During his diplomatic sojourn, Mr. Netanyahu, who had been raised in part in a Philadelphia suburb and had studied at the Massachusetts Institute of Technology, sailed between network and cable television studio appearances. He made connections with U.S. politicians – already back then focusing on Republicans – and wooed American Jews with his charm and fluent, American-accented English.

By the late 1980s Mr. Netanyahu was ready to return to Israel and launch his own political career. He brought an American style of politics home with him – one that has transformed the Israeli political landscape and its values.

Today Israel’s longest-serving prime minister is embattled and may be facing his political exit, having failed to form a new government and been indicted on charges of corruption. But his political legacy, which most recently includes the import to Israel of Trumpian populism, is likely to live on.

“You never had an Israeli leader before who had such a gut feeling for American politics,” says Doug Bloomfield, a columnist and former lobbyist for the American Israel Public Affairs Committee.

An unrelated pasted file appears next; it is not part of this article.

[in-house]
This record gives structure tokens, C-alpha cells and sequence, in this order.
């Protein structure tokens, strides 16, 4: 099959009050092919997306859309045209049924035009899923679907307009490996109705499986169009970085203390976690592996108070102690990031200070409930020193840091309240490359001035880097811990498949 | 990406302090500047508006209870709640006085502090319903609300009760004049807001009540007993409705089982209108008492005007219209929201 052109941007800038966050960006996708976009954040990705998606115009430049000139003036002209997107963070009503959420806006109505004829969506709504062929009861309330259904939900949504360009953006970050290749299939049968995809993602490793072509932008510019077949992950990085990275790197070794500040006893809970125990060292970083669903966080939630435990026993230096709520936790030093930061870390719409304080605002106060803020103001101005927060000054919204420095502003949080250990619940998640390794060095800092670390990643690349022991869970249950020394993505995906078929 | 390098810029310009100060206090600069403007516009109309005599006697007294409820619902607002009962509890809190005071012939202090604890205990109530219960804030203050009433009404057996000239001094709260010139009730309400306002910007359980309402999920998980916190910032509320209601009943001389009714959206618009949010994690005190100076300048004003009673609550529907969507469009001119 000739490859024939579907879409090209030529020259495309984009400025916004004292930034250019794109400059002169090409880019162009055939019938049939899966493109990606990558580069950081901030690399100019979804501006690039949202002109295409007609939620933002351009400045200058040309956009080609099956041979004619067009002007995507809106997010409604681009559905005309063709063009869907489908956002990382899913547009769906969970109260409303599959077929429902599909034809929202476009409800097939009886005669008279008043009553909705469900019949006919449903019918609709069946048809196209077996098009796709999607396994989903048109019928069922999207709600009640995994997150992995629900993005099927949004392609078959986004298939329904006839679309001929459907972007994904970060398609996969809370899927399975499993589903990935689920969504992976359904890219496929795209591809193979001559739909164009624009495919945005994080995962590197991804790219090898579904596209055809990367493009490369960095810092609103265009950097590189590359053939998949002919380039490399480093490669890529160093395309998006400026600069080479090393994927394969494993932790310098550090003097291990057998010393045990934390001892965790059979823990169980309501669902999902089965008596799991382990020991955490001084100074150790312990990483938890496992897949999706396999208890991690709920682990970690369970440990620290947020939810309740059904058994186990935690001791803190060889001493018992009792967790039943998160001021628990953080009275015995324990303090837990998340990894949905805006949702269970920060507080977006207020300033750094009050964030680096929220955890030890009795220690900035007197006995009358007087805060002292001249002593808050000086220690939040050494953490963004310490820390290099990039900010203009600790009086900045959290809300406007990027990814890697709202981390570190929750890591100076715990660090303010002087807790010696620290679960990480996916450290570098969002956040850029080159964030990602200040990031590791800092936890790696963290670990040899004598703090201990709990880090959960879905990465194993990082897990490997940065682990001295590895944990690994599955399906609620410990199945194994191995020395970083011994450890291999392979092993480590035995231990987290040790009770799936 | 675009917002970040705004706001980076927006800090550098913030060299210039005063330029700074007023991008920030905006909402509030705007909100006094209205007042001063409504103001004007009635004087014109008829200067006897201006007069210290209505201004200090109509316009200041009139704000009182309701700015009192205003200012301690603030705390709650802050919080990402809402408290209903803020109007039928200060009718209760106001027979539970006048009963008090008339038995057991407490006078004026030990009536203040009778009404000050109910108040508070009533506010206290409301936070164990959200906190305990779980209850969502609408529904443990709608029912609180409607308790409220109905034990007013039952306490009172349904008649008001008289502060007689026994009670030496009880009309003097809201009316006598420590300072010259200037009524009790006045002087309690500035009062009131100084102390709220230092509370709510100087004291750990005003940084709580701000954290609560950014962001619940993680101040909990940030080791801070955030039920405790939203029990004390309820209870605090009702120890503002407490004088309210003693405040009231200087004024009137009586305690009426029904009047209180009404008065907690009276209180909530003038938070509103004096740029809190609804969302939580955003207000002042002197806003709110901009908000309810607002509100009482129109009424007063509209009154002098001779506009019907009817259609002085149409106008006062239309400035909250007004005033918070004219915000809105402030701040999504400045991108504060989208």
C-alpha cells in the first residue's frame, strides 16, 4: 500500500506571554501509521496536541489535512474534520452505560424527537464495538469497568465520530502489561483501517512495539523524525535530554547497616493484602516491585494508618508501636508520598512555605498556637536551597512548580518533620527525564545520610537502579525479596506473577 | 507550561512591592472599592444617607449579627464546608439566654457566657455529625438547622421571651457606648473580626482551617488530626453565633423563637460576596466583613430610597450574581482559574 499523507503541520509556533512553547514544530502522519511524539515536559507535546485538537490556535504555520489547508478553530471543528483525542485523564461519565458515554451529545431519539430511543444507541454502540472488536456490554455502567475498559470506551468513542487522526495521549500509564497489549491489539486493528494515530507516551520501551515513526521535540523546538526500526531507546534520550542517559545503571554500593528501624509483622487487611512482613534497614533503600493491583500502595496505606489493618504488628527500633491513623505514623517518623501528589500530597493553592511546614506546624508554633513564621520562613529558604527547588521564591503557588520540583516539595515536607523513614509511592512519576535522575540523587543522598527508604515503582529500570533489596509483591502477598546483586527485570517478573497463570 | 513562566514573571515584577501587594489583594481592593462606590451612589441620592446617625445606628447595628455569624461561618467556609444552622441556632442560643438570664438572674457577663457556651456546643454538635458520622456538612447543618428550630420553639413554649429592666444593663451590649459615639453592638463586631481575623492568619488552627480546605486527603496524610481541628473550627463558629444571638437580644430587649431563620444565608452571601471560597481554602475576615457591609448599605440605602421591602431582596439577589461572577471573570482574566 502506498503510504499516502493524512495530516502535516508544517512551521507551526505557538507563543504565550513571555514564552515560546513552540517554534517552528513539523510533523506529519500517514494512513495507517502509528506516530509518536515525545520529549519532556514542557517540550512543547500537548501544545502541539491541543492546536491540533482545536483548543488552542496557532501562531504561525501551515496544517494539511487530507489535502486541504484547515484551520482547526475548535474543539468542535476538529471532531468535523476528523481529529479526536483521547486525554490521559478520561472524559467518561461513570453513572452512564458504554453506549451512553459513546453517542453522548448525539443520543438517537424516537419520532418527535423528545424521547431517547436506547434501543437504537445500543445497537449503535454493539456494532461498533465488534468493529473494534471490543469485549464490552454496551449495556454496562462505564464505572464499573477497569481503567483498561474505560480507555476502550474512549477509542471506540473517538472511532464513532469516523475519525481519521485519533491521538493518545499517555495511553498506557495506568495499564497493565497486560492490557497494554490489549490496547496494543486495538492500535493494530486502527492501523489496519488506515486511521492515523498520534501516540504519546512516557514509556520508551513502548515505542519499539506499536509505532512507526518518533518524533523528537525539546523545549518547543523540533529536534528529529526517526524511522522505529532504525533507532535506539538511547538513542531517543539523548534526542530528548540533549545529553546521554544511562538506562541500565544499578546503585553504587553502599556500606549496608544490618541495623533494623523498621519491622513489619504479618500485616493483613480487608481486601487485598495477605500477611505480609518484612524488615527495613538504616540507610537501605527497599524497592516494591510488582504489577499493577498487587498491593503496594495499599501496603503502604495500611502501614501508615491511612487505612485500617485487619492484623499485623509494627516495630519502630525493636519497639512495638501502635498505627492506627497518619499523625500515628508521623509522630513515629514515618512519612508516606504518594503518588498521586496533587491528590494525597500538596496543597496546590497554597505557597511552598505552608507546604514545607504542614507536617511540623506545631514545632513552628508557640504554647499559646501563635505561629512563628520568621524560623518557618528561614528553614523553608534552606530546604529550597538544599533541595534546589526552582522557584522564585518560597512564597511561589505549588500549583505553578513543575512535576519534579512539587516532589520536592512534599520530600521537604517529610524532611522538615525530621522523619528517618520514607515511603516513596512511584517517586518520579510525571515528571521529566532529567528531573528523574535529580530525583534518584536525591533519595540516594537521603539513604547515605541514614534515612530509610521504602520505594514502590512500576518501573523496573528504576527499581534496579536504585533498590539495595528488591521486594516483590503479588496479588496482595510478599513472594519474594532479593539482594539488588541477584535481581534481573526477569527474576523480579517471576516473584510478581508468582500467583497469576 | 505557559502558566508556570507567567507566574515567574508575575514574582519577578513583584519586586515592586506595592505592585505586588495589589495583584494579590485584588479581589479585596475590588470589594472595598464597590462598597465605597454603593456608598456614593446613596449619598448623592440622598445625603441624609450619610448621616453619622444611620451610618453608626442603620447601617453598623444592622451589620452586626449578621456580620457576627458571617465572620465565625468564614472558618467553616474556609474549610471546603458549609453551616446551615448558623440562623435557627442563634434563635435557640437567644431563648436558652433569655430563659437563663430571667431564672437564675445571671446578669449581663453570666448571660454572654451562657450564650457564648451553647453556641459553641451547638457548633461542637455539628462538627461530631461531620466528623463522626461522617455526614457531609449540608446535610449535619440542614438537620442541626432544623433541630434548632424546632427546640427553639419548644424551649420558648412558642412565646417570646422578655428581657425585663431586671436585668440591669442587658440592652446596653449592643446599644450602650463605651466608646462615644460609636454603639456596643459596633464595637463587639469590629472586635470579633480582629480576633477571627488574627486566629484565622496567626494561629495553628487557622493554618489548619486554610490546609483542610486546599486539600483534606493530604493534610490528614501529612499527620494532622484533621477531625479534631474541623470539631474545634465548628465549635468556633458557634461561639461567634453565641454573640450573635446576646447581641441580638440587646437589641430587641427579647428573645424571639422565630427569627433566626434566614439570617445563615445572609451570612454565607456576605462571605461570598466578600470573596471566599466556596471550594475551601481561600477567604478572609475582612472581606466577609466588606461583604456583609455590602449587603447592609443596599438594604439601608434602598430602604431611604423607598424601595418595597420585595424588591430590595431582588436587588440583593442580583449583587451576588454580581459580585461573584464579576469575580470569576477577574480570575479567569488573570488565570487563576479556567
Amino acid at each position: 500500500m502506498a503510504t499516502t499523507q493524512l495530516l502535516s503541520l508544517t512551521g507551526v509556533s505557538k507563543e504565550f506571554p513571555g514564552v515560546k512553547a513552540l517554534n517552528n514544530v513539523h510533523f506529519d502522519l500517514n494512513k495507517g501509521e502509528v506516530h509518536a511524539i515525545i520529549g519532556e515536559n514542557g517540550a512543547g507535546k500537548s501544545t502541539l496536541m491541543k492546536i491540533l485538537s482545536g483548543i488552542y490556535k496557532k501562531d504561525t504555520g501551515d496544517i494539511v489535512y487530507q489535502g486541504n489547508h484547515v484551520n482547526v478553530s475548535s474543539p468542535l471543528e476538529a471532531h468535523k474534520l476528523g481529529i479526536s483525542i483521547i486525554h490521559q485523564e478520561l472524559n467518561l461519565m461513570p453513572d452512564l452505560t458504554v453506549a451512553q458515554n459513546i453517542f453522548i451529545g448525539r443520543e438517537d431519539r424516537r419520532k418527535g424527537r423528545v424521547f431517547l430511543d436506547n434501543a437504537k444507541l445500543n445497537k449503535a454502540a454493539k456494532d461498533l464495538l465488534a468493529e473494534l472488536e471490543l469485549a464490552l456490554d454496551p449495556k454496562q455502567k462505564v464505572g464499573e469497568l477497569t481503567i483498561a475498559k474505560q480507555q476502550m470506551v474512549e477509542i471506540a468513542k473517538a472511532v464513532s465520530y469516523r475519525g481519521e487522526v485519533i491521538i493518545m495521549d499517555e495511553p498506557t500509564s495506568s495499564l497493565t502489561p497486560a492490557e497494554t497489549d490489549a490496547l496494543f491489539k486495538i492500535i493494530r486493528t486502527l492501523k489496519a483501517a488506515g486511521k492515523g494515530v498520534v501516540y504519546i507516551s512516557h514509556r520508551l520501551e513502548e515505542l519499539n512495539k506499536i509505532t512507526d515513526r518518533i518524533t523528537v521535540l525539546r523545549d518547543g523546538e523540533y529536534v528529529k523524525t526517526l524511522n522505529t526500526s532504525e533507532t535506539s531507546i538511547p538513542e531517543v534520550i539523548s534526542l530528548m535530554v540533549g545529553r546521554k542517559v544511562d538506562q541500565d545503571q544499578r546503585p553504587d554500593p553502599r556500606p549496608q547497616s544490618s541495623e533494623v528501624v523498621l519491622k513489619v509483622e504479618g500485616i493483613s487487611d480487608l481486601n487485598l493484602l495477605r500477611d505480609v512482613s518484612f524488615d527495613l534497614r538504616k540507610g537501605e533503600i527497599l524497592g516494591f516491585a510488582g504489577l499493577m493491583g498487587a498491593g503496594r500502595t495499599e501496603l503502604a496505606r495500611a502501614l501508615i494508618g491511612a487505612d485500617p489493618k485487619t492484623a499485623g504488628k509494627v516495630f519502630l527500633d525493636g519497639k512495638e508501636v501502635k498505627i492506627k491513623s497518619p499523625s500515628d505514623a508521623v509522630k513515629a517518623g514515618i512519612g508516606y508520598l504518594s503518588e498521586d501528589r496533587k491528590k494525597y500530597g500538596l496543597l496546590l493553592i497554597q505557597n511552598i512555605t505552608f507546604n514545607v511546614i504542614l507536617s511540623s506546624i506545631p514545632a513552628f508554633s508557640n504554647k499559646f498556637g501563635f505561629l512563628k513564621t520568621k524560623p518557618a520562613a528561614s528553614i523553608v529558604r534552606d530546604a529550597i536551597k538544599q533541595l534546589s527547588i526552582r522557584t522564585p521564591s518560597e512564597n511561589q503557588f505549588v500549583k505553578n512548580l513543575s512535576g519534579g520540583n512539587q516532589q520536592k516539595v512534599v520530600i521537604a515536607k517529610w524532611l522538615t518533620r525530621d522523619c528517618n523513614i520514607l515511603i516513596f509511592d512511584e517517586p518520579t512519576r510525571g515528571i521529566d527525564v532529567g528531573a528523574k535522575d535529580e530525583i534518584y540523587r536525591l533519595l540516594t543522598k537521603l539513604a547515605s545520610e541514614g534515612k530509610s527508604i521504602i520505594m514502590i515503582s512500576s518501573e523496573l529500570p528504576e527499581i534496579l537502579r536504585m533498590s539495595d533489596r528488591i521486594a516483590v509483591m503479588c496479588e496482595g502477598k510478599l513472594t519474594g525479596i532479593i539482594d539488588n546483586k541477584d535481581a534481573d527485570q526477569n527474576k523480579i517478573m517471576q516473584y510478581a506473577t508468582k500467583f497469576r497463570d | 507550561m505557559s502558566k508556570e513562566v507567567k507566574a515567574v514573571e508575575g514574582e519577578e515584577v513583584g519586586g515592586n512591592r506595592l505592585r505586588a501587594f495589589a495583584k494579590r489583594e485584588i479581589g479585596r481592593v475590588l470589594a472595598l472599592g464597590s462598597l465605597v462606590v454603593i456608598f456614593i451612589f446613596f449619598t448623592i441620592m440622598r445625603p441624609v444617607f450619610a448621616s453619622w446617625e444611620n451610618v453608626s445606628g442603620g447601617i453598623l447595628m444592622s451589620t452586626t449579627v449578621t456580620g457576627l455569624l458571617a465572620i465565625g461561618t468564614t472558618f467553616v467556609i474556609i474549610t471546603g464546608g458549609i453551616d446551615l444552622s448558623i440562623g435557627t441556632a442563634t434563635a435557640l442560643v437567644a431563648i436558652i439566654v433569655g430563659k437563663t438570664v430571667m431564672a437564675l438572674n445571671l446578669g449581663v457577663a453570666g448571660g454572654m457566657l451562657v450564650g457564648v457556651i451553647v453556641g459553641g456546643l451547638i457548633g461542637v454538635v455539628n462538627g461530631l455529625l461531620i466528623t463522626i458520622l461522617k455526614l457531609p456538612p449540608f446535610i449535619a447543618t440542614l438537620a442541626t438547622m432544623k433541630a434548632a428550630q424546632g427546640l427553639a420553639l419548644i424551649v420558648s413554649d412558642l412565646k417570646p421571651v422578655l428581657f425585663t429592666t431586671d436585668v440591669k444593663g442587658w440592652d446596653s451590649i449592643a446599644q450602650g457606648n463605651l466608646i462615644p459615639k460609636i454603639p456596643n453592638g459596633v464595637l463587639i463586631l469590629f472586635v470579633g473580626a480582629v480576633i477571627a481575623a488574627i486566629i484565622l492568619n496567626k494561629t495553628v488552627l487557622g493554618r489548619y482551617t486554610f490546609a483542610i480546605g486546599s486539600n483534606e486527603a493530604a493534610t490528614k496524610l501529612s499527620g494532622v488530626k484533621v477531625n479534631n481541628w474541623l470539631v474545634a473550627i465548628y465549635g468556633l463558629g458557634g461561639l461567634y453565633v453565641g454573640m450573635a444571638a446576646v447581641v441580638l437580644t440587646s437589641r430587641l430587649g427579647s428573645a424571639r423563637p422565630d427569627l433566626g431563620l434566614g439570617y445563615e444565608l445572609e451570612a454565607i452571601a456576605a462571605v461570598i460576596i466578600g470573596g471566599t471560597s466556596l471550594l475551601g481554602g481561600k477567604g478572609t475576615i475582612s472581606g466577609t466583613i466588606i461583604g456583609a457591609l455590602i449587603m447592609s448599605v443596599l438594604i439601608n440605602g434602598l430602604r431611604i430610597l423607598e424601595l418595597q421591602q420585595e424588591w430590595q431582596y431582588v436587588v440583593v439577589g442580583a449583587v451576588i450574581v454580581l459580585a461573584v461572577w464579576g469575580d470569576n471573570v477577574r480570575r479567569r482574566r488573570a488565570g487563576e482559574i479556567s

Since Israel’s founding in 1948, its many political parties have represented very distinctive ideologies. But in taking leadership of the right-wing Likud party in the early 1990s, Mr. Netanyahu cultivated it less as a grassroots organization and more as a personal platform for himself as its leader.

The evolution can be seen in the progression of Likud campaign slogans from “Only the Likud can” in 1984 and “The people want Likud” in 1988 to, in 2019, “Netanyahu, proven leadership,” or, popularly but unofficially, “Only Bibi.”

Richard Drew/AP/File
Benjamin Netanyahu, then Israel's ambassador to the United Nations, addresses the Security Council in February 1986, at a time when the U.S.-educated future prime minister was a regular guest expert on American television.

Under Mr. Netanyahu, the office of prime minister also became more personality-driven in the American style of a presidency, both in the way he campaigns and the way he governs.

Israel’s parliamentary system does not have the same system of checks and balances that the United States does, and Mr. Netanyahu tried to consolidate as much power as he could in the office of the prime minister – while attempting to weaken the public’s brakes on power like the media and the justice system, says Gayil Talshir, a political science lecturer at the Hebrew University of Jerusalem.

“The changes Netanyahu drove were to the rules of the game, so his influence will not end should he leave the system – they are here to stay,” says Dr. Talshir, who is writing a book on structural changes to Israeli political ideology.